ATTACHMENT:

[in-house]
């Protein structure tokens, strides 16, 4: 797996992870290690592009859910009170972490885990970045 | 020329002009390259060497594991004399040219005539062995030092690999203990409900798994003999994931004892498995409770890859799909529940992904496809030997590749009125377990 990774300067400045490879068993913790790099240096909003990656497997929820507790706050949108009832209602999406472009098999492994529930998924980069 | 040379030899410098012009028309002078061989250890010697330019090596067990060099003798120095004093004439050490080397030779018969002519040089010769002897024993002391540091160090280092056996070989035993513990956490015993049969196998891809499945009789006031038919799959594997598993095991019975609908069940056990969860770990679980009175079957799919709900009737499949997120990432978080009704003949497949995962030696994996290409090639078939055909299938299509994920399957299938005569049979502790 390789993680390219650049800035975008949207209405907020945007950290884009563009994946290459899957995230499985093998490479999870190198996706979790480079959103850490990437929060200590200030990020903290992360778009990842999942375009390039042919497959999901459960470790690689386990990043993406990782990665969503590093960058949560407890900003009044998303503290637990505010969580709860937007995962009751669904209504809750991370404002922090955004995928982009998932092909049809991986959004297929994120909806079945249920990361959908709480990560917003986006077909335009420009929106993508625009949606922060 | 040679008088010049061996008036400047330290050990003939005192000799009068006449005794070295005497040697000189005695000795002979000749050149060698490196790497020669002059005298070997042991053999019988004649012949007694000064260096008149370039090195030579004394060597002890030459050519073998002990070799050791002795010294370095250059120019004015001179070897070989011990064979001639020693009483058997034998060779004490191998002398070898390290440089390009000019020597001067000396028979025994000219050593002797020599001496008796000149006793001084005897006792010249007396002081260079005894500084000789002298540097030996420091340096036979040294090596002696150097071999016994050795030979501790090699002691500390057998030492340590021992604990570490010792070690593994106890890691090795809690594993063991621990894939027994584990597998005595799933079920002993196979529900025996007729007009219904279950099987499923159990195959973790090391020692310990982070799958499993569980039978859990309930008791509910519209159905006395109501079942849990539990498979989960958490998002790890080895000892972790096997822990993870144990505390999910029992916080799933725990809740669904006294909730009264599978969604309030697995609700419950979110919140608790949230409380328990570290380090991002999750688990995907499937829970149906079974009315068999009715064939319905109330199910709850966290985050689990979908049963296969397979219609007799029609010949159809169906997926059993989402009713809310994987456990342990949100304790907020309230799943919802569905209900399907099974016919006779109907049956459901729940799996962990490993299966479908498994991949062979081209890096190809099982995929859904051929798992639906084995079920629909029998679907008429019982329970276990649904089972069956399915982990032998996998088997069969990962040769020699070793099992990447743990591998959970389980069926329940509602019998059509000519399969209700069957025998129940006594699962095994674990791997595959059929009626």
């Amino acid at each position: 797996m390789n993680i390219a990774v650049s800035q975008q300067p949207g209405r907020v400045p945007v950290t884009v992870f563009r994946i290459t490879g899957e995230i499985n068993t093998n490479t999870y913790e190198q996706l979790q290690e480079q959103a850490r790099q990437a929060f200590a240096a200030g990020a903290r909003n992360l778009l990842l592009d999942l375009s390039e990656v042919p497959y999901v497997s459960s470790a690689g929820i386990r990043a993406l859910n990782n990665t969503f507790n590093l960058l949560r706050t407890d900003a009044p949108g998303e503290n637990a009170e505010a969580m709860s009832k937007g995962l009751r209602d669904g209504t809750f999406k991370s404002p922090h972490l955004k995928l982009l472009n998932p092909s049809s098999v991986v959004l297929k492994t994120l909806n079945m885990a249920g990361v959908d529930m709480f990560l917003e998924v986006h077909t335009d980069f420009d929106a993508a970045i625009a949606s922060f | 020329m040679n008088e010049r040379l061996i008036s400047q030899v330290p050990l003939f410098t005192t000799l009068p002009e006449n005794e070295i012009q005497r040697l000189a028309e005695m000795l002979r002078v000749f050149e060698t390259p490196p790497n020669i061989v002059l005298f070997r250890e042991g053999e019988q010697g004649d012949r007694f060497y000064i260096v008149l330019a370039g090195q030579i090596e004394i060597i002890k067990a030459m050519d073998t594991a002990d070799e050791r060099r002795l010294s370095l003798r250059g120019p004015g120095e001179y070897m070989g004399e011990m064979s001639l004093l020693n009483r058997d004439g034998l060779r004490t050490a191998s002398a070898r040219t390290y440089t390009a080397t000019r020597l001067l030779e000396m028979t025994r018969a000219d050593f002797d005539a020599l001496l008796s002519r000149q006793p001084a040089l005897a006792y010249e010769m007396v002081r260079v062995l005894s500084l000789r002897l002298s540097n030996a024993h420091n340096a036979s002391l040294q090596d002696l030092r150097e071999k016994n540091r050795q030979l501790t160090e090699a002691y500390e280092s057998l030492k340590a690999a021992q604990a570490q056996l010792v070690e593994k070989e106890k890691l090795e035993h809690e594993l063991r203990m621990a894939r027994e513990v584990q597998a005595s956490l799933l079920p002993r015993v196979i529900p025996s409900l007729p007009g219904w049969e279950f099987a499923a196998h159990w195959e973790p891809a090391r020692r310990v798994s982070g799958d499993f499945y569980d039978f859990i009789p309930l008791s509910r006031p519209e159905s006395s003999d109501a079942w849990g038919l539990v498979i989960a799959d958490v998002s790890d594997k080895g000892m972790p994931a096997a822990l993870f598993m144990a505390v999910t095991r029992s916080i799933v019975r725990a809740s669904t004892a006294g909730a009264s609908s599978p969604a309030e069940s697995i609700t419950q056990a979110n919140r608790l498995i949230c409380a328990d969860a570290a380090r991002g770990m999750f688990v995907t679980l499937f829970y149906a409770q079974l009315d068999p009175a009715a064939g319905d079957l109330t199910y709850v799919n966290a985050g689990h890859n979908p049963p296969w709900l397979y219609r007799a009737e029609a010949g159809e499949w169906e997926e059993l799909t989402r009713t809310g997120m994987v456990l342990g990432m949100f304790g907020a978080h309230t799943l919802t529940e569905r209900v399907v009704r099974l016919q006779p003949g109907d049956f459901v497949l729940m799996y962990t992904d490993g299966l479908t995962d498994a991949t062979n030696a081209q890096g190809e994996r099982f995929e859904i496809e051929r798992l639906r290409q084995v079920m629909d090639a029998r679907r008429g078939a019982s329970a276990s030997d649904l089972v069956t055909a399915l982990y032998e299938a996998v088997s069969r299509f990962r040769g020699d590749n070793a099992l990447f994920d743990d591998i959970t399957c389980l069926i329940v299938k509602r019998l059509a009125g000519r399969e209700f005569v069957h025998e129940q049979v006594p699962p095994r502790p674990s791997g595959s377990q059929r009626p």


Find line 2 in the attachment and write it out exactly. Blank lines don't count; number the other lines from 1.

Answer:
């Protein structure tokens, strides 16, 4: 797996992870290690592009859910009170972490885990970045 | 020329002009390259060497594991004399040219005539062995030092690999203990409900798994003999994931004892498995409770890859799909529940992904496809030997590749009125377990 990774300067400045490879068993913790790099240096909003990656497997929820507790706050949108009832209602999406472009098999492994529930998924980069 | 040379030899410098012009028309002078061989250890010697330019090596067990060099003798120095004093004439050490080397030779018969002519040089010769002897024993002391540091160090280092056996070989035993513990956490015993049969196998891809499945009789006031038919799959594997598993095991019975609908069940056990969860770990679980009175079957799919709900009737499949997120990432978080009704003949497949995962030696994996290409090639078939055909299938299509994920399957299938005569049979502790 390789993680390219650049800035975008949207209405907020945007950290884009563009994946290459899957995230499985093998490479999870190198996706979790480079959103850490990437929060200590200030990020903290992360778009990842999942375009390039042919497959999901459960470790690689386990990043993406990782990665969503590093960058949560407890900003009044998303503290637990505010969580709860937007995962009751669904209504809750991370404002922090955004995928982009998932092909049809991986959004297929994120909806079945249920990361959908709480990560917003986006077909335009420009929106993508625009949606922060 | 040679008088010049061996008036400047330290050990003939005192000799009068006449005794070295005497040697000189005695000795002979000749050149060698490196790497020669002059005298070997042991053999019988004649012949007694000064260096008149370039090195030579004394060597002890030459050519073998002990070799050791002795010294370095250059120019004015001179070897070989011990064979001639020693009483058997034998060779004490191998002398070898390290440089390009000019020597001067000396028979025994000219050593002797020599001496008796000149006793001084005897006792010249007396002081260079005894500084000789002298540097030996420091340096036979040294090596002696150097071999016994050795030979501790090699002691500390057998030492340590021992604990570490010792070690593994106890890691090795809690594993063991621990894939027994584990597998005595799933079920002993196979529900025996007729007009219904279950099987499923159990195959973790090391020692310990982070799958499993569980039978859990309930008791509910519209159905006395109501079942849990539990498979989960958490998002790890080895000892972790096997822990993870144990505390999910029992916080799933725990809740669904006294909730009264599978969604309030697995609700419950979110919140608790949230409380328990570290380090991002999750688990995907499937829970149906079974009315068999009715064939319905109330199910709850966290985050689990979908049963296969397979219609007799029609010949159809169906997926059993989402009713809310994987456990342990949100304790907020309230799943919802569905209900399907099974016919006779109907049956459901729940799996962990490993299966479908498994991949062979081209890096190809099982995929859904051929798992639906084995079920629909029998679907008429019982329970276990649904089972069956399915982990032998996998088997069969990962040769020699070793099992990447743990591998959970389980069926329940509602019998059509000519399969209700069957025998129940006594699962095994674990791997595959059929009626």